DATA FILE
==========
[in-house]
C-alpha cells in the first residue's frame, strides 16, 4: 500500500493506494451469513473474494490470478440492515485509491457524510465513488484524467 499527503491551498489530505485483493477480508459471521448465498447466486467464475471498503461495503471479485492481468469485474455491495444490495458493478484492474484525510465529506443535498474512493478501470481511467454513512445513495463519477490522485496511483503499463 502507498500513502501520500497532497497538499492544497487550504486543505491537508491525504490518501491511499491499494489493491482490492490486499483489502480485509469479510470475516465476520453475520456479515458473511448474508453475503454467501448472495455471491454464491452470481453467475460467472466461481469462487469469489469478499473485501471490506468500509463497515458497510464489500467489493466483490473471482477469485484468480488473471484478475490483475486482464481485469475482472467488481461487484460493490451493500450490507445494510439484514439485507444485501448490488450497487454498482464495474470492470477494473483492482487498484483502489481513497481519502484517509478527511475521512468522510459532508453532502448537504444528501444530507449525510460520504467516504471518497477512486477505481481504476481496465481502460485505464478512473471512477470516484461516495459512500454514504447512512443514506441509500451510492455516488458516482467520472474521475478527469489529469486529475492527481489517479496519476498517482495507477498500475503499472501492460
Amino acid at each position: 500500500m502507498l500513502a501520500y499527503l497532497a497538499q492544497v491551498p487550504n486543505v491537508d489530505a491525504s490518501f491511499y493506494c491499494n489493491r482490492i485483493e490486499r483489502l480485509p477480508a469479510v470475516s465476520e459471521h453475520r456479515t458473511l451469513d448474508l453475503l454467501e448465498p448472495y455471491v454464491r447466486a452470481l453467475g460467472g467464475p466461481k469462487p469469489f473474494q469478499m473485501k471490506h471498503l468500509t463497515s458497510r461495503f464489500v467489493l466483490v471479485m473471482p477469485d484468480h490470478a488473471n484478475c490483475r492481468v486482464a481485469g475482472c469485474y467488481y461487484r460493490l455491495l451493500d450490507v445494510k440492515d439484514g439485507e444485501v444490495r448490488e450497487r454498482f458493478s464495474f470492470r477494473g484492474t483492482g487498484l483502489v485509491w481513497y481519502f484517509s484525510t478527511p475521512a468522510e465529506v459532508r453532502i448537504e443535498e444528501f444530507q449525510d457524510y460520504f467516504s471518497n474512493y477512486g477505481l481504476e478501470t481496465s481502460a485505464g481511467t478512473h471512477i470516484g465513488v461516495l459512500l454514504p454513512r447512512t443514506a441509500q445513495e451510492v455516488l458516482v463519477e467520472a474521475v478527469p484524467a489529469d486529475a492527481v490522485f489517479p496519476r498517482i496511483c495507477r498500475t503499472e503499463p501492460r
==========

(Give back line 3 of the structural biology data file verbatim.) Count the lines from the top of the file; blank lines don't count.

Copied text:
Amino acid at each position: 500500500m502507498l500513502a501520500y499527503l497532497a497538499q492544497v491551498p487550504n486543505v491537508d489530505a491525504s490518501f491511499y493506494c491499494n489493491r482490492i485483493e490486499r483489502l480485509p477480508a469479510v470475516s465476520e459471521h453475520r456479515t458473511l451469513d448474508l453475503l454467501e448465498p448472495y455471491v454464491r447466486a452470481l453467475g460467472g467464475p466461481k469462487p469469489f473474494q469478499m473485501k471490506h471498503l468500509t463497515s458497510r461495503f464489500v467489493l466483490v471479485m473471482p477469485d484468480h490470478a488473471n484478475c490483475r492481468v486482464a481485469g475482472c469485474y467488481y461487484r460493490l455491495l451493500d450490507v445494510k440492515d439484514g439485507e444485501v444490495r448490488e450497487r454498482f458493478s464495474f470492470r477494473g484492474t483492482g487498484l483502489v485509491w481513497y481519502f484517509s484525510t478527511p475521512a468522510e465529506v459532508r453532502i448537504e443535498e444528501f444530507q449525510d457524510y460520504f467516504s471518497n474512493y477512486g477505481l481504476e478501470t481496465s481502460a485505464g481511467t478512473h471512477i470516484g465513488v461516495l459512500l454514504p454513512r447512512t443514506a441509500q445513495e451510492v455516488l458516482v463519477e467520472a474521475v478527469p484524467a489529469d486529475a492527481v490522485f489517479p496519476r498517482i496511483c495507477r498500475t503499472e503499463p501492460r